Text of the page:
He said, "It looks as if I'll have to go see for myself what's keeping Else downstairs."
But in the cellar, when he saw them all sitting and weeping and the reason for their dismay was explained to him--about Else having a child and the child growing so big that it would be sent to the cellar to fetch beer and the child would stand right here where the pickaxe would fall on its head and kill it--he cried, "Else is so clever!" And sat with the others and lamented with them.
For a long time the groom sat upstairs alone. As no one returned, he thought: They're waiting for you in the cellar.You should see what's going on.
--this last sentence is so bizarre--him thinking about himself in 2nd person--I translated it as is
He climbed down the stairs and saw all five of them, each one weeping louder than the next.
"What great misfortune has happened?" he asked.
"Oh, my poor dear Hans," Else said, "if we marry each other and have a child and it gets older, and we send it to the cellar to fetch beer, well, look! That pickaxe up there is going to chop off its head! Is that not reason enough to weep?"
"Wow," said Hans, "a more brilliant mind than this I don't need for my household. Since you are such a clever Else, I will have you." He took her by the hand, brought her outside and married her.
--the plot takes forever repeating the scenario with the as yet nonexistent child and the pickaxe but once Hans is brought up to speed, things move fast
When they were married for a while, Hans said, "Wife, I will go work and earn some money. You go into the field and cut some corn so that we can have bread."
"Yes, my dear Hans, I will."
Once Hans was gone, she cooked herself some porridge.
--in German she cooks herself Brei which translates as mash. It might be a very healthy mash made with... what? What did they have in the kitchen if he hasn't been working and she needs to cut corn and mill it to make flour before she can even bake bread? Porridge is poor enough. I don't want to say mash. And of course, it's true, Brei might have been a more substantial dish in the 1800s.
She took her porridge into the field and when she got to their allotment, she wondered out loud, "What do I do? Do I cut the corn first, or do I eat first? Gee, I think I'd better eat first." She ate the whole pot until she was full, and then said, "What do I do? Should I take a nap first or should I cut the corn first? Gee, I think I'd better sleep first." She lay down in the corn and fell fast asleep.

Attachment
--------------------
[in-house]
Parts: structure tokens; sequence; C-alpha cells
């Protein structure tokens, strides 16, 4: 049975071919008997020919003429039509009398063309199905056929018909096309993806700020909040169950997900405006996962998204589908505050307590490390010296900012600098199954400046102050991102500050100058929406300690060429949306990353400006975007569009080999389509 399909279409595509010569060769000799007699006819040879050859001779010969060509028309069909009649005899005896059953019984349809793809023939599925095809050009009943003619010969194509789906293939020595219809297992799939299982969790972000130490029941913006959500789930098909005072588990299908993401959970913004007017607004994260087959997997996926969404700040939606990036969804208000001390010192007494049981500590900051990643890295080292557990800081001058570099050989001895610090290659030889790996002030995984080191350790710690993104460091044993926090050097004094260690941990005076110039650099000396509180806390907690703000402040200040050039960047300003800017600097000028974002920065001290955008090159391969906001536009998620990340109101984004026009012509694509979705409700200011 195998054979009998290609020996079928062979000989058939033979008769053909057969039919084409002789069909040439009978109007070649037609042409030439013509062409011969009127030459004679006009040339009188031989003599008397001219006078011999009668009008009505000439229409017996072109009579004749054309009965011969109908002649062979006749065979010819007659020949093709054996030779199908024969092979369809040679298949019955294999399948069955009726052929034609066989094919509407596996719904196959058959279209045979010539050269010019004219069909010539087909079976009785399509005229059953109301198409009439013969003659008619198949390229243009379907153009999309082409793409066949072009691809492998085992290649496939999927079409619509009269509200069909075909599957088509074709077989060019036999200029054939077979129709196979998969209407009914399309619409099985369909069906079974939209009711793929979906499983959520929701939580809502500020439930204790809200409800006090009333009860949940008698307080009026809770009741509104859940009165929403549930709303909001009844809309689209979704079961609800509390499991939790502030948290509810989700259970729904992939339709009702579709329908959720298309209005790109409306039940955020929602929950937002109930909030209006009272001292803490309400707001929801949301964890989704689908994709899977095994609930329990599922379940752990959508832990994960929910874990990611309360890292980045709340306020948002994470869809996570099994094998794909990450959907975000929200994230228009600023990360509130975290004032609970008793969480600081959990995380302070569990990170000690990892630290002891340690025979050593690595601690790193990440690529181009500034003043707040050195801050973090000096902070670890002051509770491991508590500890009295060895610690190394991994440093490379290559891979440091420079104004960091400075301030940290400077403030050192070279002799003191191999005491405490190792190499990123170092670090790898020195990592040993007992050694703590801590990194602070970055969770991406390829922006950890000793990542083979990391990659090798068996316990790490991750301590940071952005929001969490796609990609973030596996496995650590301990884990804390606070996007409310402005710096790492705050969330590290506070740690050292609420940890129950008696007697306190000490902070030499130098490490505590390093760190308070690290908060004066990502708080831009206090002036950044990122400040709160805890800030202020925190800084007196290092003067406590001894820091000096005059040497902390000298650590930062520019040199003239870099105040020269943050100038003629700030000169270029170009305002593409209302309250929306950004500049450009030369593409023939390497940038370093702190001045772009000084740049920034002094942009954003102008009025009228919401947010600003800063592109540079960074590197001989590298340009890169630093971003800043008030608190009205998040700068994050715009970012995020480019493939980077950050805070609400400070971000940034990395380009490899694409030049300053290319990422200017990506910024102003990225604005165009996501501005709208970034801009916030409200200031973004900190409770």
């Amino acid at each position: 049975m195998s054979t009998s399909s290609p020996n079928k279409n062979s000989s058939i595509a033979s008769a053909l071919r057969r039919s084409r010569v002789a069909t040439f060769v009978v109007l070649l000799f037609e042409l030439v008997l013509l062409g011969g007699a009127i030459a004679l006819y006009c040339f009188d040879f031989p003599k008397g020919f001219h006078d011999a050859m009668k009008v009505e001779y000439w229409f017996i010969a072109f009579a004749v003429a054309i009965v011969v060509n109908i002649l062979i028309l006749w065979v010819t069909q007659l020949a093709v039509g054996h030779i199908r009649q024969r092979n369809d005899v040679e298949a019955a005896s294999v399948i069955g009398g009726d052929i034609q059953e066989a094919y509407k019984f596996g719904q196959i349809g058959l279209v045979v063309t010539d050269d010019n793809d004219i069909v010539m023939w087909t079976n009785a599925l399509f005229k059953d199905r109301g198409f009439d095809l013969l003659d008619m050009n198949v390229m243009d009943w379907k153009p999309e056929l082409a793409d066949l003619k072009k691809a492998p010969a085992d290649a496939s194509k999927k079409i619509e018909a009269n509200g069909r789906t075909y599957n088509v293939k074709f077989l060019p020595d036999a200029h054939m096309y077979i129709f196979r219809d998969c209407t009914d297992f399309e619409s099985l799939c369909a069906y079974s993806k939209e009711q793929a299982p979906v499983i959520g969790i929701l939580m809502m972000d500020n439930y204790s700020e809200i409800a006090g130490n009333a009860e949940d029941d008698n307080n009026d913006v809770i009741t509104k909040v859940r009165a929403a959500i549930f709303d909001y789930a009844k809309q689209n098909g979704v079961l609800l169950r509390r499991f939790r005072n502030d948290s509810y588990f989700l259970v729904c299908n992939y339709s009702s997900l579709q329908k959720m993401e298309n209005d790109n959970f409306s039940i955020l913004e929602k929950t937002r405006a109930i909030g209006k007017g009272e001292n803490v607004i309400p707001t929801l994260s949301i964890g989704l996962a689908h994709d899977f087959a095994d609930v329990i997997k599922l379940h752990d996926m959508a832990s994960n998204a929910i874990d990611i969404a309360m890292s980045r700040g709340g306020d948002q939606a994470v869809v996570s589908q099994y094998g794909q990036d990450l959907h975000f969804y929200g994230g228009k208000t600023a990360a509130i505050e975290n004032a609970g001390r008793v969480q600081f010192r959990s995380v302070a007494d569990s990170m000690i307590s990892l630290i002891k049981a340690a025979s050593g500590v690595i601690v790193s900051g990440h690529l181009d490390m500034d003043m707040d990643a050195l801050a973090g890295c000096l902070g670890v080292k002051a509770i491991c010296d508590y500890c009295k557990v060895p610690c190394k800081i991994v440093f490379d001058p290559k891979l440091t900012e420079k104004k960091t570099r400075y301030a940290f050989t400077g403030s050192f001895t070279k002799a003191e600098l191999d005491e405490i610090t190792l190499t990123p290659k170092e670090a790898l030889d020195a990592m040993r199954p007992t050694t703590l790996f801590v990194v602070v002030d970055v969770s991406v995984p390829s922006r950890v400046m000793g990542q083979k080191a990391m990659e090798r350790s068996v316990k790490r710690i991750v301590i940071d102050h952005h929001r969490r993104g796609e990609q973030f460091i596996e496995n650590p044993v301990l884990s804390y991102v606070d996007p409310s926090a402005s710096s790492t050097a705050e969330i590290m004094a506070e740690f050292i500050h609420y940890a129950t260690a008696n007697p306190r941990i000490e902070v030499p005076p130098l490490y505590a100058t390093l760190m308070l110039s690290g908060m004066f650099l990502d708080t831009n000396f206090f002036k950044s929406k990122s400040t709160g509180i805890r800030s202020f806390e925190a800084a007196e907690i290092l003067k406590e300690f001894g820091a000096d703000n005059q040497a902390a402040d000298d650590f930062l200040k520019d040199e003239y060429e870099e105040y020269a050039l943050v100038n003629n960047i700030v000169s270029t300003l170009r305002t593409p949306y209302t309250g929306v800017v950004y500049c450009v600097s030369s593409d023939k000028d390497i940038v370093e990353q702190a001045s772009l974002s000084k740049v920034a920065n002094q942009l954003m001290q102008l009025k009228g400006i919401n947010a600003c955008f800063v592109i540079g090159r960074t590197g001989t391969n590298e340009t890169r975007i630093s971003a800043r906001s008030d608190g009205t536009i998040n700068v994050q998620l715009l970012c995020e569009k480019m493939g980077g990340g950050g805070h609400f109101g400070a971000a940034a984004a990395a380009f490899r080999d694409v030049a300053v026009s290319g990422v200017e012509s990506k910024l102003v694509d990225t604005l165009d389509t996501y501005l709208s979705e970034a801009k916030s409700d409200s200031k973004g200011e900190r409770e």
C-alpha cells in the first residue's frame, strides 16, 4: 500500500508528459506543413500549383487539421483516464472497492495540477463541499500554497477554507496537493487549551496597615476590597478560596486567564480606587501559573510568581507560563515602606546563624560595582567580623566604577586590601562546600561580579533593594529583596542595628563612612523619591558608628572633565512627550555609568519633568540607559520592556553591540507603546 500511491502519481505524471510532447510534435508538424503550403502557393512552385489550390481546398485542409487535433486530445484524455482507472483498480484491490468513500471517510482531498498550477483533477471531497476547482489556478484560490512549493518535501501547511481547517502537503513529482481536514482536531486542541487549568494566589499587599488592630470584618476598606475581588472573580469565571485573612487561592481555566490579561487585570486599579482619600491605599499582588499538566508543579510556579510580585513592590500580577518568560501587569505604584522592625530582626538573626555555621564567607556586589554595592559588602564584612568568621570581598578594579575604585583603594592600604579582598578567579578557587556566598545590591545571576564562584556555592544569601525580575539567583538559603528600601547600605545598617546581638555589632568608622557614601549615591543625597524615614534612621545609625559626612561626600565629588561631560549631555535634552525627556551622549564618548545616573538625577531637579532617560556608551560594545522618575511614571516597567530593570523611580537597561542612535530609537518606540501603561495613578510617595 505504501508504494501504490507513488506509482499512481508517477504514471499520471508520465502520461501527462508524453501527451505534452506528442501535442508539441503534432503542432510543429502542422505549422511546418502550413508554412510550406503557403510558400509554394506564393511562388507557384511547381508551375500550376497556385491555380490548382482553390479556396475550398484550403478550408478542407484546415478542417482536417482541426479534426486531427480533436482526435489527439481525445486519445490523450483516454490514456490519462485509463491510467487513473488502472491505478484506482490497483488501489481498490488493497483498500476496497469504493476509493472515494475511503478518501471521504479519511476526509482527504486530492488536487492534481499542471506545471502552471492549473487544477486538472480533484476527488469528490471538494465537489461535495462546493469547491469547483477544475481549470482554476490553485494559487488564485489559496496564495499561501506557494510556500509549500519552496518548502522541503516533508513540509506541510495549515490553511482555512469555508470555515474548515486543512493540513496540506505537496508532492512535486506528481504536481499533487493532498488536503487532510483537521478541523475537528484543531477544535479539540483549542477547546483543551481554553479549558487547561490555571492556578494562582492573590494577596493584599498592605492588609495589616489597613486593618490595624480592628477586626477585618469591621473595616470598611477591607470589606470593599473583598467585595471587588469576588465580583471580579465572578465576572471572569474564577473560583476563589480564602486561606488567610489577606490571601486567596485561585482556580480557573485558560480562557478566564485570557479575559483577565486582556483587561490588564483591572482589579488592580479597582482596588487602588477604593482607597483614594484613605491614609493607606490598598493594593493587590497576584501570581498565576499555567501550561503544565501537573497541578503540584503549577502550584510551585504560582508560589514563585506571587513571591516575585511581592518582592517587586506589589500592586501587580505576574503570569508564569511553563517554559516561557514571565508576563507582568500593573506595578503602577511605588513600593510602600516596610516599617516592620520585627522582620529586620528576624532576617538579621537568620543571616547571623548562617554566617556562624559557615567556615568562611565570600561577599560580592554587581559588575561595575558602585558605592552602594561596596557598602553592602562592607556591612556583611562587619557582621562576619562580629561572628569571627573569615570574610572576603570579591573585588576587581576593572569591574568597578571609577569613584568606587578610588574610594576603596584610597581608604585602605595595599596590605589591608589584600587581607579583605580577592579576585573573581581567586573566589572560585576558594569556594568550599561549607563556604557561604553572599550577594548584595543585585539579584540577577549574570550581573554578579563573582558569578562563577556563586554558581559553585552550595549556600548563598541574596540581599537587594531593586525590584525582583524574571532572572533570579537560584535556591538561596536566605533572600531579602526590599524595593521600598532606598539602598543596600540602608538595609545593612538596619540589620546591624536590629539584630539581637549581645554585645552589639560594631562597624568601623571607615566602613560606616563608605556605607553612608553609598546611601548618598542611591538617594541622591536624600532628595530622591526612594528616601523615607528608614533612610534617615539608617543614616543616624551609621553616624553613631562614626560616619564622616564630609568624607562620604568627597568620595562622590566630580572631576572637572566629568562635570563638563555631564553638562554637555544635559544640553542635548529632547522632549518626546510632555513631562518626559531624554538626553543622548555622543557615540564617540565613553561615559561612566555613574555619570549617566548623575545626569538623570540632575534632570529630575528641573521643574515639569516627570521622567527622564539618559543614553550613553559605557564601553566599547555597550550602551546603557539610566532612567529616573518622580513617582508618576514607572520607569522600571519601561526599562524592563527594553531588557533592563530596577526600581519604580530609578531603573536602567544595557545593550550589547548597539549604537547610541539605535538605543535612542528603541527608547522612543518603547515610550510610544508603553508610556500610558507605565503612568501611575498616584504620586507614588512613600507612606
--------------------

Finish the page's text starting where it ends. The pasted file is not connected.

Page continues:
Hans had long been home and Else still hadn't returned. He said, "What a clever Else I have. She works so hard that she doesn't even come home to eat." But as she still didn't come home and it began to get dark, Hans went to see how much corn she had cut. Nothing was cut and she lay on the ground, fast asleep.
Hans ran home as quickly as he could and grabbed a net for catching birds that was hung with little bells and draped it around her. She kept sleeping.
Again he ran home, shut the door, sat on a stool and worked.
Finally, when it was already very dark, clever Else woke, and when she stood up, the bells in the net began tinkling. The sound frightened and disoriented her until she wasn't sure if she was truly clever Else. "Am I or am I not?" But she didn't know what the answer was and stood for a while in confusion.
Finally she thought, I will go home and ask if I am who I am or if I'm not. At home they'll be able to tell me.
She ran to the house door but it was closed. She knocked on the window and called, "Hans, is Else in there?"
"Yes," said Hans. "She's in here."
This alarmed Else who said, "Oh god, then I'm not me!"
She ran to another door but when people heard the bells, they wouldn't open, and she couldn't get any help. She kept running until she'd run from the village and no one ever saw her again.
What to say to this? I suppose Else can be seen as the folkloric version of a questioning Hamlet--and as such, she's the butt of the story, more ridiculous than practical.
Hans is the one who bothers me. He decides to marry her and then... does he trick her? Is he mean? Is he vengeful?
When I read this story as a child, I could never understand why no one suggested taking the pickaxe off the wall.
Post a Comment